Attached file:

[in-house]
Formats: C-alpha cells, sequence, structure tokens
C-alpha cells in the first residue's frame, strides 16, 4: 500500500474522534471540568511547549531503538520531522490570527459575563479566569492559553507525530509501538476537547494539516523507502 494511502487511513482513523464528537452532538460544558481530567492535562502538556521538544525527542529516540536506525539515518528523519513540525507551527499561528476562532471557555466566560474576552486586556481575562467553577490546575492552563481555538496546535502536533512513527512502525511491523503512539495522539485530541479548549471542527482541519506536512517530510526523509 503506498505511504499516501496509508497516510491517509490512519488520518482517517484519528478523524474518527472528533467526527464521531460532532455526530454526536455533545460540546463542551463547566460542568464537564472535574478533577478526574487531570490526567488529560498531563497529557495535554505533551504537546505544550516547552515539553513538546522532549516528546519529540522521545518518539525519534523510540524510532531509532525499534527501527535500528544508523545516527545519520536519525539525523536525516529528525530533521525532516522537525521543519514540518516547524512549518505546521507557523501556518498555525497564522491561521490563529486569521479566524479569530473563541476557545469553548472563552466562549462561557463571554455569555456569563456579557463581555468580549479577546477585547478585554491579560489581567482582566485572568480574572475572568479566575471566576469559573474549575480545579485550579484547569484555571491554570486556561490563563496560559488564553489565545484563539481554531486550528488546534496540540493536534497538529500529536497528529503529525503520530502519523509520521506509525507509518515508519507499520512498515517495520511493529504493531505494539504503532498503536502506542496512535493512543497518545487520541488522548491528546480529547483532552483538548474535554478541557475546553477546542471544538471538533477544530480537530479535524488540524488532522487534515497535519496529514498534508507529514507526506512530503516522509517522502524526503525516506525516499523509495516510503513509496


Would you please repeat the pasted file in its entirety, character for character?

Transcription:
[in-house]
Formats: C-alpha cells, sequence, structure tokens
C-alpha cells in the first residue's frame, strides 16, 4: 500500500474522534471540568511547549531503538520531522490570527459575563479566569492559553507525530509501538476537547494539516523507502 494511502487511513482513523464528537452532538460544558481530567492535562502538556521538544525527542529516540536506525539515518528523519513540525507551527499561528476562532471557555466566560474576552486586556481575562467553577490546575492552563481555538496546535502536533512513527512502525511491523503512539495522539485530541479548549471542527482541519506536512517530510526523509 503506498505511504499516501496509508497516510491517509490512519488520518482517517484519528478523524474518527472528533467526527464521531460532532455526530454526536455533545460540546463542551463547566460542568464537564472535574478533577478526574487531570490526567488529560498531563497529557495535554505533551504537546505544550516547552515539553513538546522532549516528546519529540522521545518518539525519534523510540524510532531509532525499534527501527535500528544508523545516527545519520536519525539525523536525516529528525530533521525532516522537525521543519514540518516547524512549518505546521507557523501556518498555525497564522491561521490563529486569521479566524479569530473563541476557545469553548472563552466562549462561557463571554455569555456569563456579557463581555468580549479577546477585547478585554491579560489581567482582566485572568480574572475572568479566575471566576469559573474549575480545579485550579484547569484555571491554570486556561490563563496560559488564553489565545484563539481554531486550528488546534496540540493536534497538529500529536497528529503529525503520530502519523509520521506509525507509518515508519507499520512498515517495520511493529504493531505494539504503532498503536502506542496512535493512543497518545487520541488522548491528546480529547483532552483538548474535554478541557475546553477546542471544538471538533477544530480537530479535524488540524488532522487534515497535519496529514498534508507529514507526506512530503516522509517522502524526503525516506525516499523509495516510503513509496